Well, after much institutional hemming and hawing, I am definitely going to MLA this year -- I've actually known this for about 2 weeks now, so it's not exactly fresh news -- I made all my travel arrangements the last day of Nov, just under the wire for the registration discount etc. But it's starting to sink into my mind a little more. I'm on a hiring committee, but the doubts about my travel were because our department policies about these things change from year to year (who goes to the convention, who pays, etc) -- I actually really like going to MLA, so I was glad to volunteer, especially since my Chair is paying for it this time. About half my time at the convention will be spent interviewing, but truth be told, I actually enjoy doing that work.

The duties involved in hiring new people are some of the few service duties that I think are inherently important. It matters to me -- both individually and as a citizen of the department -- that we hire smart, interesting new people who will fit well into our departmental culture. Since I'm probably going to be here for a few or many more years, this kind of service has real impact on my life. Yes, it's a lot of work -- and it can be emotionally draining -- reading stacks of files from good candidates who aren't right for a job can be depressing, since the job market in literature has so much randomness built into it. I wonder how many of these people will find jobs at all, much less jobs they are a good match for. And I have to confess to the occasional twinge of insecurity or jealousy reading some candidate files -- people who've had very different careers than I have, people who've drastically outpublished me, etc. But it's exciting, too, to remember that there are so many smart interesting scholars out there in the larger academic world beyond the walls of this concrete office building, and to pursue the chance that we might be able to entice some of them to come join us here.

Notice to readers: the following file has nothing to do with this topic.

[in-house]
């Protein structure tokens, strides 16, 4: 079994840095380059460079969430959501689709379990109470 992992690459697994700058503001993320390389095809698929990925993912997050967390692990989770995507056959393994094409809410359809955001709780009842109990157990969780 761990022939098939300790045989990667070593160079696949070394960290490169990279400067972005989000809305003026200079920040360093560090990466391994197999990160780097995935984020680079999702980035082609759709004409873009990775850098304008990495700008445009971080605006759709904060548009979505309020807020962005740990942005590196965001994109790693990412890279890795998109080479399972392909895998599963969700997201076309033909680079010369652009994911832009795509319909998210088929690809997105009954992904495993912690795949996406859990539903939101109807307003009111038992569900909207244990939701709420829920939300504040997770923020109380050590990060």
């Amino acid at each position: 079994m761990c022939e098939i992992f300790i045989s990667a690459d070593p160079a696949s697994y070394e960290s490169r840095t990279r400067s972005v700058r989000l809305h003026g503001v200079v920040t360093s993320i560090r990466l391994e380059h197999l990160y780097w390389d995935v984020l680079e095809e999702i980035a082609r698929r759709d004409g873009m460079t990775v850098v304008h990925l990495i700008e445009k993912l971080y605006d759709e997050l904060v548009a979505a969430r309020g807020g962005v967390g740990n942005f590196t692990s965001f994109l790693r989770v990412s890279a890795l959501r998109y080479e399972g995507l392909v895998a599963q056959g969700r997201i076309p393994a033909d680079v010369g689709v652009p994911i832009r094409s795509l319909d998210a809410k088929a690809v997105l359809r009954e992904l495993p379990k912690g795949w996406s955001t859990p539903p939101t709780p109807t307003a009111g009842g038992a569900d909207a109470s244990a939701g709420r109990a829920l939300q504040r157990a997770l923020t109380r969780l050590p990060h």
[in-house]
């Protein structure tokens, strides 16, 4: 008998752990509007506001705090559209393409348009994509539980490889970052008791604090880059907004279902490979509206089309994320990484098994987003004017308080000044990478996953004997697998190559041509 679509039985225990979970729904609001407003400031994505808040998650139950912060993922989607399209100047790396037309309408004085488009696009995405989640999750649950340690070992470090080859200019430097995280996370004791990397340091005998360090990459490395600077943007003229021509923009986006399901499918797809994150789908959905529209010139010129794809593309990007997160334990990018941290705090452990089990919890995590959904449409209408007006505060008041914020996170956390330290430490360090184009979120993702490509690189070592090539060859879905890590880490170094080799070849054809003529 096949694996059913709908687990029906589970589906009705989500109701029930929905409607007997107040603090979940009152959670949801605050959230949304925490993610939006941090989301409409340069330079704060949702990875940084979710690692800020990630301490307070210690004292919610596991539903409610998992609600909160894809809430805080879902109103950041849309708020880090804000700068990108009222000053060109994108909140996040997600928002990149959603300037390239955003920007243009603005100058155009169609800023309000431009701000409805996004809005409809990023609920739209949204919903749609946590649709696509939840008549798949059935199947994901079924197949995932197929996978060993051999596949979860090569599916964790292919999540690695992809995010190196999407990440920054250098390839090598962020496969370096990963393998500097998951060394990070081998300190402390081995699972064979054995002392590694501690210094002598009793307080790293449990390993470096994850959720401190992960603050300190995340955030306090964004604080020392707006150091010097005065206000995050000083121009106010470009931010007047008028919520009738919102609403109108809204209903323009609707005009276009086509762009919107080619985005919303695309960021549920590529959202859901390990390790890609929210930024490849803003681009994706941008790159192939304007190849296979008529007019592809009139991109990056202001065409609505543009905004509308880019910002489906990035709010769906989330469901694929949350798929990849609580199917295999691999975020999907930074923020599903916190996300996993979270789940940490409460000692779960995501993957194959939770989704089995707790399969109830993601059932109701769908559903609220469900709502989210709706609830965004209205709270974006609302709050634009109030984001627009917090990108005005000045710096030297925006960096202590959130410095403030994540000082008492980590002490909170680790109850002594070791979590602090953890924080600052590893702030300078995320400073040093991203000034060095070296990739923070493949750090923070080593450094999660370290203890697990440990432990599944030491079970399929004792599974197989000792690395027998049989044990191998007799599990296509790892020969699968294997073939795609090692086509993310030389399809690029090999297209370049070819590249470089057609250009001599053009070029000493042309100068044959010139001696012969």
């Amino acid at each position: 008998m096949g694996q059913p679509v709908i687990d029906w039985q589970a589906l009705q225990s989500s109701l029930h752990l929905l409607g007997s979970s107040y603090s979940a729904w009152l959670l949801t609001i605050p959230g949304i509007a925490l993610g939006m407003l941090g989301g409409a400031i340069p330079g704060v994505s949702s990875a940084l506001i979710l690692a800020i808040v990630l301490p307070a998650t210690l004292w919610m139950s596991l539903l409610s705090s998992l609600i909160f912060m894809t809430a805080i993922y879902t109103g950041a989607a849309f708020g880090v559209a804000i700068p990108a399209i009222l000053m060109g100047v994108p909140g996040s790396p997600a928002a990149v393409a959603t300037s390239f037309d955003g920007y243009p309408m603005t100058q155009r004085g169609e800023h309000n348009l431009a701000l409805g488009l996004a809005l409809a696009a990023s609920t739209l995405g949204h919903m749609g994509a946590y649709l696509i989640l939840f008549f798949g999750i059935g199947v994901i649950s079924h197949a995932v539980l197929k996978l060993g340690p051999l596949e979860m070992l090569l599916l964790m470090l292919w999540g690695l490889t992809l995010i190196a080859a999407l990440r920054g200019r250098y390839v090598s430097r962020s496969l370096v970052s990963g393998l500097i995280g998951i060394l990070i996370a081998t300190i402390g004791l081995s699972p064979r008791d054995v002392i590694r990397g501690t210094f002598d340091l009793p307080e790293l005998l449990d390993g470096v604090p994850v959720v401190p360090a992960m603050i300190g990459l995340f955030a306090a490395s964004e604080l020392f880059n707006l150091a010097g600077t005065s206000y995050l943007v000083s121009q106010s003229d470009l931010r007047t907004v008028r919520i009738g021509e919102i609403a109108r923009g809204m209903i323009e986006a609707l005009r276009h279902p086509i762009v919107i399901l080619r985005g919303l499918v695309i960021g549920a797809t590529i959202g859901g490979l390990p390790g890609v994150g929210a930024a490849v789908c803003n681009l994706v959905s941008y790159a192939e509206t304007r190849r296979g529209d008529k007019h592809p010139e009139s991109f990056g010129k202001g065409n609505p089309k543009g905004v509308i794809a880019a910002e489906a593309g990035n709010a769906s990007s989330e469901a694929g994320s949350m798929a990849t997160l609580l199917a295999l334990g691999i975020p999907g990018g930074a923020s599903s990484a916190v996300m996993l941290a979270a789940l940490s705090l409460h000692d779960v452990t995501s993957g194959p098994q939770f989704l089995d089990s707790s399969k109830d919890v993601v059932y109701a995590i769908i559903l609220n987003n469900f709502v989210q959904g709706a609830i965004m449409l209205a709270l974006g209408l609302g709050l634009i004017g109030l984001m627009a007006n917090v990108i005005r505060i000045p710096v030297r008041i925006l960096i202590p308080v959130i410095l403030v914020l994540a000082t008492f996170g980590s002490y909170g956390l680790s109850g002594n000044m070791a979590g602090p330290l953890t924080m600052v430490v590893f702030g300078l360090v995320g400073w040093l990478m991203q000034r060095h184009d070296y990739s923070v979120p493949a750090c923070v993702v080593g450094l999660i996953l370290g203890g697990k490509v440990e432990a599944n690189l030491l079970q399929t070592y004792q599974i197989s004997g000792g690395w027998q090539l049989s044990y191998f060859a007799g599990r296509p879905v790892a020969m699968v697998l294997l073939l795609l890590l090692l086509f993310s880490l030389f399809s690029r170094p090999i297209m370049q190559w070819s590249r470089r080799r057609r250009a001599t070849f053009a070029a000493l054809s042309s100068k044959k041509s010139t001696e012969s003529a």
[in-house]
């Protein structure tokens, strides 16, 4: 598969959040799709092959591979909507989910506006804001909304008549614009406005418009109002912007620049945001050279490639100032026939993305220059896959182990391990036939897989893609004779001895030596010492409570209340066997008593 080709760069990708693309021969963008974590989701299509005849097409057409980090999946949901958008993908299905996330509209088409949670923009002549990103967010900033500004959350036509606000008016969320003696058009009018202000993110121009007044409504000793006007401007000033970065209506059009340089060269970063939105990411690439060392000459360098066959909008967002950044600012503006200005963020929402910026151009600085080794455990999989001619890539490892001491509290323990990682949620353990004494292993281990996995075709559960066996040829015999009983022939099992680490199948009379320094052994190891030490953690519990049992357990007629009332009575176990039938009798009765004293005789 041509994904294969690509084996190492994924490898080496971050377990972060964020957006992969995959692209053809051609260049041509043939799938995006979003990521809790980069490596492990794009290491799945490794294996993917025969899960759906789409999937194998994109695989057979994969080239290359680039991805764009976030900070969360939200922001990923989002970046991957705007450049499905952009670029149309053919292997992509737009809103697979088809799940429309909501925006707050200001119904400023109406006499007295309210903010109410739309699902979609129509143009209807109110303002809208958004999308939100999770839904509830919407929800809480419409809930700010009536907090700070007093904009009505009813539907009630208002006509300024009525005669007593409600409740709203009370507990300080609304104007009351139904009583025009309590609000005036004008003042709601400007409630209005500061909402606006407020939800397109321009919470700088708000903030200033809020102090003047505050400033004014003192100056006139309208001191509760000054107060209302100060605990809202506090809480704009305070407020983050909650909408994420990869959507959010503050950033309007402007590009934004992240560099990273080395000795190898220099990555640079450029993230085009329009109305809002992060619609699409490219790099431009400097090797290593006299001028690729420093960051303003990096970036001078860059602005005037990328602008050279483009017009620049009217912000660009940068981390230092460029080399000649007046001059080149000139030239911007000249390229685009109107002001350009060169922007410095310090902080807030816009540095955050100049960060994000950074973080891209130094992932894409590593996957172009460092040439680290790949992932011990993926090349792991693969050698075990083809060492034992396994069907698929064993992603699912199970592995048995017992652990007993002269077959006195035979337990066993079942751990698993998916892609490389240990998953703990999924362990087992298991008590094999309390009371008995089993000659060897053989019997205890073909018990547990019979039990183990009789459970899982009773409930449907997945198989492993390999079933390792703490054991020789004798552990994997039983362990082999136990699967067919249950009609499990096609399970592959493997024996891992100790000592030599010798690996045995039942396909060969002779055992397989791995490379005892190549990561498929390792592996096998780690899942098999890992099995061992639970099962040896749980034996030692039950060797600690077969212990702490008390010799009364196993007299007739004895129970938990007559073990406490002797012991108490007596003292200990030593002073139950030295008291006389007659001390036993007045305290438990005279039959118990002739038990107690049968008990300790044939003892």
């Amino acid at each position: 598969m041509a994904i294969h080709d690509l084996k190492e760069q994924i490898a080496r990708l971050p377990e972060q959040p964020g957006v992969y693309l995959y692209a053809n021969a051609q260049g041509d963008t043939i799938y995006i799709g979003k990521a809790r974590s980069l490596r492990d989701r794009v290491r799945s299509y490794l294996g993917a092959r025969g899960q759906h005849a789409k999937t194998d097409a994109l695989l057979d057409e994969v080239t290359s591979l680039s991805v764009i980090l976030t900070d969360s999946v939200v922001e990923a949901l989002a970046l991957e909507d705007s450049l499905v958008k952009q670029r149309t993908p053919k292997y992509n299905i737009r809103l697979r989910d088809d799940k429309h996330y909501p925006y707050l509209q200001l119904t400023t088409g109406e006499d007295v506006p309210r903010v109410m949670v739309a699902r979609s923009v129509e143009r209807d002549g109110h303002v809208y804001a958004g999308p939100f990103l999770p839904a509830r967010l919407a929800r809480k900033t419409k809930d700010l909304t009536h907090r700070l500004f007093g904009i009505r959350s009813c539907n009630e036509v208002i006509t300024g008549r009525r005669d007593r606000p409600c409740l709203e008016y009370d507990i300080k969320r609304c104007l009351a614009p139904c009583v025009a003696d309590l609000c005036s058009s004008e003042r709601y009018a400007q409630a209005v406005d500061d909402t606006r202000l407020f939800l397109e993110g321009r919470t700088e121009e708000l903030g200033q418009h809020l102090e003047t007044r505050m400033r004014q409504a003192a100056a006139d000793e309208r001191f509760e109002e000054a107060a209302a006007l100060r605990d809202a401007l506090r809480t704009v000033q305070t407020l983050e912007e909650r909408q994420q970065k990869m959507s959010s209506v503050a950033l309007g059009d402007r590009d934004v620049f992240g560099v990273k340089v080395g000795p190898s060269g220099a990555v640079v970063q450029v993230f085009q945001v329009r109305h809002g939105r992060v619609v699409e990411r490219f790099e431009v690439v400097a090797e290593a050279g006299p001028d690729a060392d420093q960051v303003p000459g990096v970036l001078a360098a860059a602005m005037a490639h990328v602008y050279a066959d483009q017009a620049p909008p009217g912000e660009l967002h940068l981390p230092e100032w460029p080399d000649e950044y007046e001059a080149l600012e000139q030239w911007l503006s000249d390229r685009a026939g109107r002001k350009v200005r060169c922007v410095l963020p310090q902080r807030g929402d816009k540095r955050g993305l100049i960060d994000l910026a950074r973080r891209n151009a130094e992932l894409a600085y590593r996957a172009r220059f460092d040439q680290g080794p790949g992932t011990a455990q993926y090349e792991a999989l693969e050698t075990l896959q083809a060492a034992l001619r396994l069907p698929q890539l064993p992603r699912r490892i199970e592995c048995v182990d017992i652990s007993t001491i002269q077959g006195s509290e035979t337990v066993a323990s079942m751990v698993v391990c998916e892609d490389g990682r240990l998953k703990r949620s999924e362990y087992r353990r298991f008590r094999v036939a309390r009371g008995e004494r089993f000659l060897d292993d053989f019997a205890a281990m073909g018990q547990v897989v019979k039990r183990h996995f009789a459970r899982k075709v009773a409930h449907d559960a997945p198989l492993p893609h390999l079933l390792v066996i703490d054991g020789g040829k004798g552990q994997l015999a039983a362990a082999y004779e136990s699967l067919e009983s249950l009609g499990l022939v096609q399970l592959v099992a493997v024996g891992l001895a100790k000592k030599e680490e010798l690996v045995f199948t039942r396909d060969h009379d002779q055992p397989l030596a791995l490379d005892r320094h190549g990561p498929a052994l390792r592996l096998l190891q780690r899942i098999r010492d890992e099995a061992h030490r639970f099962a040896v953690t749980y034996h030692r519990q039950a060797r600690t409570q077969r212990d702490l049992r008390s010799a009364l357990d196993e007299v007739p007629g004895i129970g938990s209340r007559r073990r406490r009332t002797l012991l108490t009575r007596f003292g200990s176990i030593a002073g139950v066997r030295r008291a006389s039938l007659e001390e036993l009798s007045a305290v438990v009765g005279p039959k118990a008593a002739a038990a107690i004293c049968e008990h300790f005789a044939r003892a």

Obviously, the job process is incredibly, horribly stressful for job candidates. But it can be anxiety provoking for those of us on the other side of the process too: will my top choice candidates turn out to be horrible duds in person? will we be able to persuade the various factions in the department to set aside old battles in order to make a good hire? will our top candidates even consider coming here? There's a certain kind of institutional insecurity that causes departments to second-guess themselves and the candidates, which I think is as damaging to the process as the arrogance of certain top-five departments who are rumored to make actual job offers at MLA itself to cut out the competition.

But for now, we're in the excitement stage, filling in our dance card for the convention. Lots of possibility in the air. 'Tis the season.